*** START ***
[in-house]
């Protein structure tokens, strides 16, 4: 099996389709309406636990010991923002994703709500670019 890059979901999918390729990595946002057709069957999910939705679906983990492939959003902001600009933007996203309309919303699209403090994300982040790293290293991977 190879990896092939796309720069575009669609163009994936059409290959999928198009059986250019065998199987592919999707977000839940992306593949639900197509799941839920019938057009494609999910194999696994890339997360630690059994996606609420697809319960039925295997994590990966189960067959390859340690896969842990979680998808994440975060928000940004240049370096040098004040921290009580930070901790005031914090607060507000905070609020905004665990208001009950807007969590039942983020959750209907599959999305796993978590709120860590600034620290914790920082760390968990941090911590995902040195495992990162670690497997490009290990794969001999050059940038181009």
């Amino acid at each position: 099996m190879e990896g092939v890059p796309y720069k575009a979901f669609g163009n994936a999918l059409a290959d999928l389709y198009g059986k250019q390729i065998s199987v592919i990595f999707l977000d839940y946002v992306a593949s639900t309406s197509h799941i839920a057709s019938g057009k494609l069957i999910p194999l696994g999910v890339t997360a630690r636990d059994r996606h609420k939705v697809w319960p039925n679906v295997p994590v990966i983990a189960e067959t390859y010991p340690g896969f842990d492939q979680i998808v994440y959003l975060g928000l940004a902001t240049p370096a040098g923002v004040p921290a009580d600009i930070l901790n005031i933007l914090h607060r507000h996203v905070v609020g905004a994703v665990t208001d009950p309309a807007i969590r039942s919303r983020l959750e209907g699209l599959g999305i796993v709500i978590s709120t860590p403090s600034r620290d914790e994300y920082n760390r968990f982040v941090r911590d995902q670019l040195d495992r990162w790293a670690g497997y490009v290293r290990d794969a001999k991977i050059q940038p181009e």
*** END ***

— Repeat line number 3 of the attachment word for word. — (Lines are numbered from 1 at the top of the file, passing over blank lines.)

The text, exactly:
């Amino acid at each position: 099996m190879e990896g092939v890059p796309y720069k575009a979901f669609g163009n994936a999918l059409a290959d999928l389709y198009g059986k250019q390729i065998s199987v592919i990595f999707l977000d839940y946002v992306a593949s639900t309406s197509h799941i839920a057709s019938g057009k494609l069957i999910p194999l696994g999910v890339t997360a630690r636990d059994r996606h609420k939705v697809w319960p039925n679906v295997p994590v990966i983990a189960e067959t390859y010991p340690g896969f842990d492939q979680i998808v994440y959003l975060g928000l940004a902001t240049p370096a040098g923002v004040p921290a009580d600009i930070l901790n005031i933007l914090h607060r507000h996203v905070v609020g905004a994703v665990t208001d009950p309309a807007i969590r039942s919303r983020l959750e209907g699209l599959g999305i796993v709500i978590s709120t860590p403090s600034r620290d914790e994300y920082n760390r968990f982040v941090r911590d995902q670019l040195d495992r990162w790293a670690g497997y490009v290293r290990d794969a001999k991977i050059q940038p181009e």